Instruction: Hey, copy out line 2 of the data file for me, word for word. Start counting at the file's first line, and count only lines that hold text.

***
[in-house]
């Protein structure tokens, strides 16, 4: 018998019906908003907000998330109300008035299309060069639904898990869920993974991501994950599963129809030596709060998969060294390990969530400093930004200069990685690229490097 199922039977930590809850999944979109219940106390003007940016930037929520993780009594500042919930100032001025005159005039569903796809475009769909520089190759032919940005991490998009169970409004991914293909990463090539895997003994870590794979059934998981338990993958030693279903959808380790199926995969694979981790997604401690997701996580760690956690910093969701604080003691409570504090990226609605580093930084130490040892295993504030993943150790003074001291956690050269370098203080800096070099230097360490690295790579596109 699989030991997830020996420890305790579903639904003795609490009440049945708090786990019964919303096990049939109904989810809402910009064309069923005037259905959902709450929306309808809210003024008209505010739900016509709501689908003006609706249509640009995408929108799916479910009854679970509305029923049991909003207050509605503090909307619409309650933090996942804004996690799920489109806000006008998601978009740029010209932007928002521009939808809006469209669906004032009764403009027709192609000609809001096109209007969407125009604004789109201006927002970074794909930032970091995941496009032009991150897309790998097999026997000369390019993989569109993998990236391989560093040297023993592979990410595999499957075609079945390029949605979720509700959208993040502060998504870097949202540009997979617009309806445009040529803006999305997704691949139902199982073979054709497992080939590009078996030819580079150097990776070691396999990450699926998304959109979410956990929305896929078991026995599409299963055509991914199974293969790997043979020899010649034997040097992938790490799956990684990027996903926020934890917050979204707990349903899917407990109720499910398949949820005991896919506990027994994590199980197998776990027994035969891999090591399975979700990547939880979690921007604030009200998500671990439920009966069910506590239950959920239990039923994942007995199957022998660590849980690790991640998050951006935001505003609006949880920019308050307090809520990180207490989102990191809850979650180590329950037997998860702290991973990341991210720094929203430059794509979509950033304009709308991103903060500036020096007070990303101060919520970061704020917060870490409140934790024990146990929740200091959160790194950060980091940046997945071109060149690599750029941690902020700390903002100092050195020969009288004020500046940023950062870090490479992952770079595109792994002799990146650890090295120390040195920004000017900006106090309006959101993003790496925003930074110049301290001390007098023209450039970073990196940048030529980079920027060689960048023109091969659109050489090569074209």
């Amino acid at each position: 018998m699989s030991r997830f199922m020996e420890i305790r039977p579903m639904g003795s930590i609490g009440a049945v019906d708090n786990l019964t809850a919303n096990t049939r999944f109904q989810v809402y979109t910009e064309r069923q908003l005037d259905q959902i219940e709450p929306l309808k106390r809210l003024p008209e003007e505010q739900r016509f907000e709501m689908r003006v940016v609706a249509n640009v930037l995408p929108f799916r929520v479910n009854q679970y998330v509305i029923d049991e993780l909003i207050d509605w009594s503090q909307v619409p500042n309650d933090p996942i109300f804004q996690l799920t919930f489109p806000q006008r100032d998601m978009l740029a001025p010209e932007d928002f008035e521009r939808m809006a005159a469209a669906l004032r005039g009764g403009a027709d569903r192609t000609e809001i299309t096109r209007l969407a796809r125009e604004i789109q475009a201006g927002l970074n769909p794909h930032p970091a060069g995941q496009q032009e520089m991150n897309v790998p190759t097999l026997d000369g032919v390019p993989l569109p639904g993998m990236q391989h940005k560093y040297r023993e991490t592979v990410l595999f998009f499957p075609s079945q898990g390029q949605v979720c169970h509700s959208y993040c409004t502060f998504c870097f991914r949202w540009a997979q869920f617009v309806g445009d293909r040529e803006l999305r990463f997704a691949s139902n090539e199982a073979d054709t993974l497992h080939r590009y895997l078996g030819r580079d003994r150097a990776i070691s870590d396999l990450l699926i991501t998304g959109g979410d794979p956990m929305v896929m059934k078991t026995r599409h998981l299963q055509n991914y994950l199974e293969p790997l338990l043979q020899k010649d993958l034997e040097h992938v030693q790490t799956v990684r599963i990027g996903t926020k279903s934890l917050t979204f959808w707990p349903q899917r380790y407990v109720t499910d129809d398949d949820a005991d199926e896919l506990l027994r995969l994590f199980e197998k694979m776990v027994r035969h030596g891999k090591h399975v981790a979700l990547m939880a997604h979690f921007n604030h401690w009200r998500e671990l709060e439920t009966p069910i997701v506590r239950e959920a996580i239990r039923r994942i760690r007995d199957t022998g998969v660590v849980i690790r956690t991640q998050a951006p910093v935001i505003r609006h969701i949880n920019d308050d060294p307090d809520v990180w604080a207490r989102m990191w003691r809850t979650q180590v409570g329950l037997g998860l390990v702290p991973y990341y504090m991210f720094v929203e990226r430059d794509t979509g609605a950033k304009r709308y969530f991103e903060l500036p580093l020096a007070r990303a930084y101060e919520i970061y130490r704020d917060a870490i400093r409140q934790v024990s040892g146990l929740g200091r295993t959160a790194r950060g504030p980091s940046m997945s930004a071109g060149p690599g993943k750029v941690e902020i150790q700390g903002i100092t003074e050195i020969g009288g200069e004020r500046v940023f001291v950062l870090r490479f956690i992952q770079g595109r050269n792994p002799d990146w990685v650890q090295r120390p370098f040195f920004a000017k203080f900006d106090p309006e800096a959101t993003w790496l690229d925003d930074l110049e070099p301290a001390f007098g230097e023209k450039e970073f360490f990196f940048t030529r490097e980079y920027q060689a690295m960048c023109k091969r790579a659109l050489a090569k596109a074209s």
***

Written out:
């Protein structure tokens, strides 16, 4: 018998019906908003907000998330109300008035299309060069639904898990869920993974991501994950599963129809030596709060998969060294390990969530400093930004200069990685690229490097 199922039977930590809850999944979109219940106390003007940016930037929520993780009594500042919930100032001025005159005039569903796809475009769909520089190759032919940005991490998009169970409004991914293909990463090539895997003994870590794979059934998981338990993958030693279903959808380790199926995969694979981790997604401690997701996580760690956690910093969701604080003691409570504090990226609605580093930084130490040892295993504030993943150790003074001291956690050269370098203080800096070099230097360490690295790579596109 699989030991997830020996420890305790579903639904003795609490009440049945708090786990019964919303096990049939109904989810809402910009064309069923005037259905959902709450929306309808809210003024008209505010739900016509709501689908003006609706249509640009995408929108799916479910009854679970509305029923049991909003207050509605503090909307619409309650933090996942804004996690799920489109806000006008998601978009740029010209932007928002521009939808809006469209669906004032009764403009027709192609000609809001096109209007969407125009604004789109201006927002970074794909930032970091995941496009032009991150897309790998097999026997000369390019993989569109993998990236391989560093040297023993592979990410595999499957075609079945390029949605979720509700959208993040502060998504870097949202540009997979617009309806445009040529803006999305997704691949139902199982073979054709497992080939590009078996030819580079150097990776070691396999990450699926998304959109979410956990929305896929078991026995599409299963055509991914199974293969790997043979020899010649034997040097992938790490799956990684990027996903926020934890917050979204707990349903899917407990109720499910398949949820005991896919506990027994994590199980197998776990027994035969891999090591399975979700990547939880979690921007604030009200998500671990439920009966069910506590239950959920239990039923994942007995199957022998660590849980690790991640998050951006935001505003609006949880920019308050307090809520990180207490989102990191809850979650180590329950037997998860702290991973990341991210720094929203430059794509979509950033304009709308991103903060500036020096007070990303101060919520970061704020917060870490409140934790024990146990929740200091959160790194950060980091940046997945071109060149690599750029941690902020700390903002100092050195020969009288004020500046940023950062870090490479992952770079595109792994002799990146650890090295120390040195920004000017900006106090309006959101993003790496925003930074110049301290001390007098023209450039970073990196940048030529980079920027060689960048023109091969659109050489090569074209």